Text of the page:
The banks of the Hudson River shore at Ossining, New York, may seem tranquil now, but the Westchester County town – and other villages along the river – face a watery future: Due to projected climate change effects, the Hudson is rising.
Cornell graduate students studying landscape architecture examined Ossining last fall, and in mid-December presented the town and village with ideas for climate-change adaptation. The student projects included marrying the built environment with marshy wetlands, plugging in more recreation, and working in tandem with natural and environmental systems.
“Students are a central part of this work,” said Josh Cerra, associate professor in landscape architecture, who teaches the climate-adaptive design studio course. “The students’ design explorations and research move ideas forward for communities.”
In a report released two years ago, the New York State Department of Environmental Conservation (NYS-DEC) projected that the lower Hudson River could rise 2-10 inches by the late 2020s. That projection soars to 8-30 inches in the 2050s, and to as many as 58 inches – nearly five feet – by the 2080s. The water may rise to 75 inches higher, from the current base, at the turn of the next century.
Students taking the class have offered ideas for other Hudson River towns since 2015, when the climate-adaptive design studio started.
“Waterfronts are places of human desire,” said Mark Schrader MLA ‘21. “The waterfront has only a sliver of land accessible to the public, but to get there you have to cross above the [Metro North] railroad tracks and thread through automobile congestion. There are number of competing priorities.”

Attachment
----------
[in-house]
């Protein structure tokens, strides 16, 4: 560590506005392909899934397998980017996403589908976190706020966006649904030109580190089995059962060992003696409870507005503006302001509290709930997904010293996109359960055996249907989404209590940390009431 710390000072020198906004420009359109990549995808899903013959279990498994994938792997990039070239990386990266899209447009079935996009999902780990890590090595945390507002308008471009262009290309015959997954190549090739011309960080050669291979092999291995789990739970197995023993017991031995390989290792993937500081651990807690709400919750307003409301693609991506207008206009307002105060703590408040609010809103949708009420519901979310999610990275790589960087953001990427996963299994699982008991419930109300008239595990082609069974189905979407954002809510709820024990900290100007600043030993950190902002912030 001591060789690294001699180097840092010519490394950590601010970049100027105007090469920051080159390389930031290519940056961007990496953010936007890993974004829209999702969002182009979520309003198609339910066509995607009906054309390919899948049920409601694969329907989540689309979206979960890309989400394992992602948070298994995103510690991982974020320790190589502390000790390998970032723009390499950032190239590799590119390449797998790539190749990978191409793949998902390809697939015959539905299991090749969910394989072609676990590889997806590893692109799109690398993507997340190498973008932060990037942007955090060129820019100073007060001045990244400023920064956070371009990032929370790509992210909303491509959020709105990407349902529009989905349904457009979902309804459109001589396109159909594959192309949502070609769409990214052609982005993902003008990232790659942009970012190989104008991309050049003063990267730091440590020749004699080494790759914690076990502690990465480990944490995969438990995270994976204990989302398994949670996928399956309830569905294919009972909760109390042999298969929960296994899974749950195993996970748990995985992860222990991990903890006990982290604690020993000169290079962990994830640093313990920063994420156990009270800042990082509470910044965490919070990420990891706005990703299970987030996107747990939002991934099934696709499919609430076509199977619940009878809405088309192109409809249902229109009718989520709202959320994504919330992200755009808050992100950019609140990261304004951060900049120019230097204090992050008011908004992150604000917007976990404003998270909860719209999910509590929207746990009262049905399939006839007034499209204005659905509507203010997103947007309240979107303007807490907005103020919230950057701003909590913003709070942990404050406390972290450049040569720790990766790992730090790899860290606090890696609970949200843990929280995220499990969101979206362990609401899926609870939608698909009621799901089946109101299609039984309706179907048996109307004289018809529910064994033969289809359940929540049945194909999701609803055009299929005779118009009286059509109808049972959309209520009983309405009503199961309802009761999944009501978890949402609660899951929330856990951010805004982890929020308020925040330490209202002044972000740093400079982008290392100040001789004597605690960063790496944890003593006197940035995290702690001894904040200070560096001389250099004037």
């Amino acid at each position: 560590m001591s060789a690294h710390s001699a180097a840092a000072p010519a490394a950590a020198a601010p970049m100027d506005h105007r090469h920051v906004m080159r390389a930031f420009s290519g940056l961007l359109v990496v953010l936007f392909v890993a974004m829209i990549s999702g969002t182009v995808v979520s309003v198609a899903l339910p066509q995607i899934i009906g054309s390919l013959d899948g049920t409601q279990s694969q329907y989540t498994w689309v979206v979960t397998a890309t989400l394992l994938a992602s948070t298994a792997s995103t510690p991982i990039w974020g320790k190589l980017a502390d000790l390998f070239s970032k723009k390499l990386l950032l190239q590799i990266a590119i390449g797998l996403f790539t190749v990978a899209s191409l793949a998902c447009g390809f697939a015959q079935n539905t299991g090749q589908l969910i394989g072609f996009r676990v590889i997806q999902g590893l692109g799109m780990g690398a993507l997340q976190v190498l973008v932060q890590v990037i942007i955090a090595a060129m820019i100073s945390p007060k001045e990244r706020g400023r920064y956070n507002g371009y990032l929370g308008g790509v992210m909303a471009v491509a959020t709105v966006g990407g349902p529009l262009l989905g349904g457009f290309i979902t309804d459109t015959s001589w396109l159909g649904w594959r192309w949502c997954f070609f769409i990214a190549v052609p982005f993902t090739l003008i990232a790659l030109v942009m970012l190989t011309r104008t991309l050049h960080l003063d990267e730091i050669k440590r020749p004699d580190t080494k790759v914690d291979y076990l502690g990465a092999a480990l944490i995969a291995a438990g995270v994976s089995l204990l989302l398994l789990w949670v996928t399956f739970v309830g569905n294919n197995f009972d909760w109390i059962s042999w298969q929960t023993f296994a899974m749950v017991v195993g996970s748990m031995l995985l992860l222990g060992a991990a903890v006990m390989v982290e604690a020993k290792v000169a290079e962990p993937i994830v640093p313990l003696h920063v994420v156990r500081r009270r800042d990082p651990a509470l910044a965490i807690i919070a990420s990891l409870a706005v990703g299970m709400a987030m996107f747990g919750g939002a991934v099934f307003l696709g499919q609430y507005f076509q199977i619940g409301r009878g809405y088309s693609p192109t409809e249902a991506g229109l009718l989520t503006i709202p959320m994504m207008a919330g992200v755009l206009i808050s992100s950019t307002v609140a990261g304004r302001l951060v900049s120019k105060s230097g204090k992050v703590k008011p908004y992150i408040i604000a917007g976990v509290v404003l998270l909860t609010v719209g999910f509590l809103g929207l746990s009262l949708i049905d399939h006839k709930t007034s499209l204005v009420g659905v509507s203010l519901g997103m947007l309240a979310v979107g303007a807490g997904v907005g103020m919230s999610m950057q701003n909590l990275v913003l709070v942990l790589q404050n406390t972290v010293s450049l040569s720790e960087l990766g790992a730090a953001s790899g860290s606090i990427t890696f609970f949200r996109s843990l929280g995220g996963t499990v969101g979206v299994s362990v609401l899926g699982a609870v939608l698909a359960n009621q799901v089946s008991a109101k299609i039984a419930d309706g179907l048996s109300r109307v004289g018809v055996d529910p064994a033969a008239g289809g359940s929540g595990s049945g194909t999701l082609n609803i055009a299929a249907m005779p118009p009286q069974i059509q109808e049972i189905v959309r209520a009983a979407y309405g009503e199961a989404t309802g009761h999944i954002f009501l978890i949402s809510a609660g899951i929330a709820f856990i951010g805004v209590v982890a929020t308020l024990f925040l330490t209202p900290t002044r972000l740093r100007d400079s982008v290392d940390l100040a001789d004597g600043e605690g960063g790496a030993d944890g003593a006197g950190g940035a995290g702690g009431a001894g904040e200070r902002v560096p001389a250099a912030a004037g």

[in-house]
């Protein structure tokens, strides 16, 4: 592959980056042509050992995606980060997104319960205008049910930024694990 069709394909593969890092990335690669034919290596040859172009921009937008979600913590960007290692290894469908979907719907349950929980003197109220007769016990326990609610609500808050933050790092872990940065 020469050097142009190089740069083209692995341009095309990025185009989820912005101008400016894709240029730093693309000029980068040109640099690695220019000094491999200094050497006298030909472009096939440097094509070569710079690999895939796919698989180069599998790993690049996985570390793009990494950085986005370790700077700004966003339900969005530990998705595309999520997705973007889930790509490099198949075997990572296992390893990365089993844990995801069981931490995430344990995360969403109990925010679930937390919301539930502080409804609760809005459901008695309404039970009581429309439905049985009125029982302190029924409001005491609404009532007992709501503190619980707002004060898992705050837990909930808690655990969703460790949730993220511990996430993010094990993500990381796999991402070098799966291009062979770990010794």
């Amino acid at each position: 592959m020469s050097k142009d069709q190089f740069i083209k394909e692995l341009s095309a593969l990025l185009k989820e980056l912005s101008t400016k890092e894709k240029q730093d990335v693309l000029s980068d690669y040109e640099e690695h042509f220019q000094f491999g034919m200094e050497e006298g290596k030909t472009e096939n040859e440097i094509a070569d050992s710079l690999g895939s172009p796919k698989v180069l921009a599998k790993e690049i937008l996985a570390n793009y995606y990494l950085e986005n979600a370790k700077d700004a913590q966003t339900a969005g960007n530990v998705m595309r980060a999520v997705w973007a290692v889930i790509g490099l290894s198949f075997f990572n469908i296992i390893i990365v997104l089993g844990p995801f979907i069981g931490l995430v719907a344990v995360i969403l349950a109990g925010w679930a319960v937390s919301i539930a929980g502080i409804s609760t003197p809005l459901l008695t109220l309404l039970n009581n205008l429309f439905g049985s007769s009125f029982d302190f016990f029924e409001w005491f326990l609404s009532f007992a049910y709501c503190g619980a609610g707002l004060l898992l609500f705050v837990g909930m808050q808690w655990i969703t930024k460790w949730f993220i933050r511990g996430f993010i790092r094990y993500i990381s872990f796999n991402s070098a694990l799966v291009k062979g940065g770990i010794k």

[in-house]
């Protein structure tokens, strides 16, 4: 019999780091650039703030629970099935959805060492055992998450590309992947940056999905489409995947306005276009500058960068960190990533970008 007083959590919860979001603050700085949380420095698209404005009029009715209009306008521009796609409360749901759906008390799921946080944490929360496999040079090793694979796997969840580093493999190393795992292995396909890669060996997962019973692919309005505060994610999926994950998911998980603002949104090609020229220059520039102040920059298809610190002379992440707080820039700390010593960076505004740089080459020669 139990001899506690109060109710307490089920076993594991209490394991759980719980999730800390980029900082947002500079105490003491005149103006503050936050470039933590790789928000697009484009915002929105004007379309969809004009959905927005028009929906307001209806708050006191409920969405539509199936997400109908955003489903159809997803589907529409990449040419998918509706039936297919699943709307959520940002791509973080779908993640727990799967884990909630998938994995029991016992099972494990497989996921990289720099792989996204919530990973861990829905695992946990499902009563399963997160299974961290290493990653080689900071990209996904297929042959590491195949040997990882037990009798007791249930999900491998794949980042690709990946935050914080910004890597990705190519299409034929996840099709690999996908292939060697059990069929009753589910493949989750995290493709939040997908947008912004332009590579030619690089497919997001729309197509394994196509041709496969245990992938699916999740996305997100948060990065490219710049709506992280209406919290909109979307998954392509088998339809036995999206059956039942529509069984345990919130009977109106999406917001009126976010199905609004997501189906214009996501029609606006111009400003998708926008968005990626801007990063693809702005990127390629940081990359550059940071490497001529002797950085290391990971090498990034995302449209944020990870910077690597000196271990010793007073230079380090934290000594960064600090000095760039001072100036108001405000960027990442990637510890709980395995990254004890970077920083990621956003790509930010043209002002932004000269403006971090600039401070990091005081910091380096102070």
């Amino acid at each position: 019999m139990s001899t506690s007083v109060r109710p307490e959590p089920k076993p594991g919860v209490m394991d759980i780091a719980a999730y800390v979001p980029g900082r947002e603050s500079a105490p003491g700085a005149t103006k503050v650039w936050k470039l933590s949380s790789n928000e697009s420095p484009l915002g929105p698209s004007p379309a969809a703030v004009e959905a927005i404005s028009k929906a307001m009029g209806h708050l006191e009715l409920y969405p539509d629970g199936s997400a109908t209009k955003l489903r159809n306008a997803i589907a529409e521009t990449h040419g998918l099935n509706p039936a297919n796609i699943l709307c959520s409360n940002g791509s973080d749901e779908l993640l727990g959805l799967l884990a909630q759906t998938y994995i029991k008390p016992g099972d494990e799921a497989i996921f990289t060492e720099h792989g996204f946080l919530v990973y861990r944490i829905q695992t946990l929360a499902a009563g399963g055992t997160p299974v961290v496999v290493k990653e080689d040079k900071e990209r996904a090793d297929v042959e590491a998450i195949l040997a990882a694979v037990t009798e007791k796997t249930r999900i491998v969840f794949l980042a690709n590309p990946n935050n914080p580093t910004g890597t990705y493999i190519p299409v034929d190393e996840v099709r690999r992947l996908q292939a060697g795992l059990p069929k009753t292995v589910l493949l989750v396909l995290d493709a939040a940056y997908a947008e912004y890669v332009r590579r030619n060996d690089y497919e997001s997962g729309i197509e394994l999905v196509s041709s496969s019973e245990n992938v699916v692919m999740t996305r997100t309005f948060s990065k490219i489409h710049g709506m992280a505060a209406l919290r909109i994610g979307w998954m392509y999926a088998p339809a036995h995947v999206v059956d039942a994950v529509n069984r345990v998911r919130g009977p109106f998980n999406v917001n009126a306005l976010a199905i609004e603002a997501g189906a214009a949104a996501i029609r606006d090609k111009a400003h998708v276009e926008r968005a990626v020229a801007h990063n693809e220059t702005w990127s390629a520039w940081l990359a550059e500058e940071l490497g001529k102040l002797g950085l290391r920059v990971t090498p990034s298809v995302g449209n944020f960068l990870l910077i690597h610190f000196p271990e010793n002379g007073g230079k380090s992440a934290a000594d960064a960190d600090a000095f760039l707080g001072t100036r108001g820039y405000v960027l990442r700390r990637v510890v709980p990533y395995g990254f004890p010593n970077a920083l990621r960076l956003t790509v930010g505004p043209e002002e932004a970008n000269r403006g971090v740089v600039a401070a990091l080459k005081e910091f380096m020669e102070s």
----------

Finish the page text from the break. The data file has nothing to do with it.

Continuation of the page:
Schrader’s proposed idea connects the town to the waterfront, so that it serves as an economic hub – suggesting investments into artistic and cultural amenities and critical infrastructure. His design reflects facilitating social and environmental equity by establishing a contiguous, publicly accessible, floodable greenway, and facilitating marsh migration by manipulating the near-shore landform.
Schrader worked with Iratxe López de Subijana, an undergraduate, engineering Cornell exchange student from the Universidad de Cantabria, Spain, who provided help to understand the area’s watershed and flood control measures.
Subijana and other student engineers from a class with Todd Walter, professor of biological and environmental engineering, helped with the other Ossining projects.
Lingyi Xu, MLA ‘20, created four layers to the riverfront to blend the concrete world with nature. On the waterfront, she suggested a buffer of preserved wetlands, watched over by restaurants and shops uphill. She designed a green corridor for walking, biking and recreation, followed by a layer of transportation.
Xu proposed elevating the railroad tracks 16 feet, creating a usable, flexible space underneath. “Rail elevation creates a shelter for outdoor activities such as food festivals, a farmers market and music festivals,” said Xu, who worked with civil engineering student Alex Dzieman ‘20 to research Ossining’s drainage system and the best ways to elevate the rail along the waterfront.
The Resilient Waterfronts team at the Hudson River Estuary Program, part of the NYS DEC and Cornell’s New York State Water Resources Institute, helps waterfront communities along the river develop a vision, adapt to sea-level rise and flooding over the long term.
While no formal plans exist for Ossining’s future waterfront, the residents are discussing a collective action. The city of Kingston, New York, and the village of Piermont, New York – where Cerra’s previous classes presented their visions in earlier years – have begun working with the NYS-DEC and professional design firms in mid-2019 to develop projects – inspired in part by the students’ ideas – to boost waterfront resiliency.
Said Xu: “This class was different from others. I had the chance to talk with stakeholders and get to know what the residents really wanted.”
Cerra and Walter are fellows with the Cornell Atkinson Center for Sustainability. Student travel funds to Ossining for research and presentations were provided by Water Resources Institute and Cornell’s Office of Engagement Initiatives.